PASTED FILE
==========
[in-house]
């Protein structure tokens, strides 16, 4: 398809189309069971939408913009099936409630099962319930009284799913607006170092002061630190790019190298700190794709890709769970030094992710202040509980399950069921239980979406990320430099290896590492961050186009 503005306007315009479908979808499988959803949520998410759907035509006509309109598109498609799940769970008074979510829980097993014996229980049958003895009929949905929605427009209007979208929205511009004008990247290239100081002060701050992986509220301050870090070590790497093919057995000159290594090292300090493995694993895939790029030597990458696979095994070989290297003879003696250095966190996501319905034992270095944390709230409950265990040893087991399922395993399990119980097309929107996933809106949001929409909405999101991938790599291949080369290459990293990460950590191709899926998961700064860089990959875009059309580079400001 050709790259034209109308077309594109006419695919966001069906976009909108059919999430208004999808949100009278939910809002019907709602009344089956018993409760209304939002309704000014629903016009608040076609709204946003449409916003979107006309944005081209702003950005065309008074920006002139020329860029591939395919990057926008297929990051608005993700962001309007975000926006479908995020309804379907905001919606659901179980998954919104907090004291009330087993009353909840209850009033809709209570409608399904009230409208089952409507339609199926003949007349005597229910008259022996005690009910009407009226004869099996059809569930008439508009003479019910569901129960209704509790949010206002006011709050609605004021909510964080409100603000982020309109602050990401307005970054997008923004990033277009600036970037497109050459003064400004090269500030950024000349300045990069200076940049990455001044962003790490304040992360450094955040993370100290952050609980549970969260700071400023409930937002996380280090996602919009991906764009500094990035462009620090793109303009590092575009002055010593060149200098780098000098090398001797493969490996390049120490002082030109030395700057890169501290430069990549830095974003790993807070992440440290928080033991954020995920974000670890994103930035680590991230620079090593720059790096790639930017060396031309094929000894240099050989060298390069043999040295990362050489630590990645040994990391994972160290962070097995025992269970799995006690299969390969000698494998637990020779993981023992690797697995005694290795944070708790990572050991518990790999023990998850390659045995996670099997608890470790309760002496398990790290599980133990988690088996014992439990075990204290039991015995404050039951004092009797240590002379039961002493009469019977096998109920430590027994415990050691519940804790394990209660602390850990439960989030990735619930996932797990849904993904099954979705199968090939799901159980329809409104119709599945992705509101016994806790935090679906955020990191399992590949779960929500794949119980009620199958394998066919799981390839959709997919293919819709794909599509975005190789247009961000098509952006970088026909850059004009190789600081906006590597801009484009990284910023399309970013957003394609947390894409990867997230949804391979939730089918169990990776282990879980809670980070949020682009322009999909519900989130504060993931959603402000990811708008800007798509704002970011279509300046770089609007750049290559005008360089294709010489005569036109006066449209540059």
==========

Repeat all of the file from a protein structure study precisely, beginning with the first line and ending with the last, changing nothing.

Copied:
[in-house]
């Protein structure tokens, strides 16, 4: 398809189309069971939408913009099936409630099962319930009284799913607006170092002061630190790019190298700190794709890709769970030094992710202040509980399950069921239980979406990320430099290896590492961050186009 503005306007315009479908979808499988959803949520998410759907035509006509309109598109498609799940769970008074979510829980097993014996229980049958003895009929949905929605427009209007979208929205511009004008990247290239100081002060701050992986509220301050870090070590790497093919057995000159290594090292300090493995694993895939790029030597990458696979095994070989290297003879003696250095966190996501319905034992270095944390709230409950265990040893087991399922395993399990119980097309929107996933809106949001929409909405999101991938790599291949080369290459990293990460950590191709899926998961700064860089990959875009059309580079400001 050709790259034209109308077309594109006419695919966001069906976009909108059919999430208004999808949100009278939910809002019907709602009344089956018993409760209304939002309704000014629903016009608040076609709204946003449409916003979107006309944005081209702003950005065309008074920006002139020329860029591939395919990057926008297929990051608005993700962001309007975000926006479908995020309804379907905001919606659901179980998954919104907090004291009330087993009353909840209850009033809709209570409608399904009230409208089952409507339609199926003949007349005597229910008259022996005690009910009407009226004869099996059809569930008439508009003479019910569901129960209704509790949010206002006011709050609605004021909510964080409100603000982020309109602050990401307005970054997008923004990033277009600036970037497109050459003064400004090269500030950024000349300045990069200076940049990455001044962003790490304040992360450094955040993370100290952050609980549970969260700071400023409930937002996380280090996602919009991906764009500094990035462009620090793109303009590092575009002055010593060149200098780098000098090398001797493969490996390049120490002082030109030395700057890169501290430069990549830095974003790993807070992440440290928080033991954020995920974000670890994103930035680590991230620079090593720059790096790639930017060396031309094929000894240099050989060298390069043999040295990362050489630590990645040994990391994972160290962070097995025992269970799995006690299969390969000698494998637990020779993981023992690797697995005694290795944070708790990572050991518990790999023990998850390659045995996670099997608890470790309760002496398990790290599980133990988690088996014992439990075990204290039991015995404050039951004092009797240590002379039961002493009469019977096998109920430590027994415990050691519940804790394990209660602390850990439960989030990735619930996932797990849904993904099954979705199968090939799901159980329809409104119709599945992705509101016994806790935090679906955020990191399992590949779960929500794949119980009620199958394998066919799981390839959709997919293919819709794909599509975005190789247009961000098509952006970088026909850059004009190789600081906006590597801009484009990284910023399309970013957003394609947390894409990867997230949804391979939730089918169990990776282990879980809670980070949020682009322009999909519900989130504060993931959603402000990811708008800007798509704002970011279509300046770089609007750049290559005008360089294709010489005569036109006066449209540059």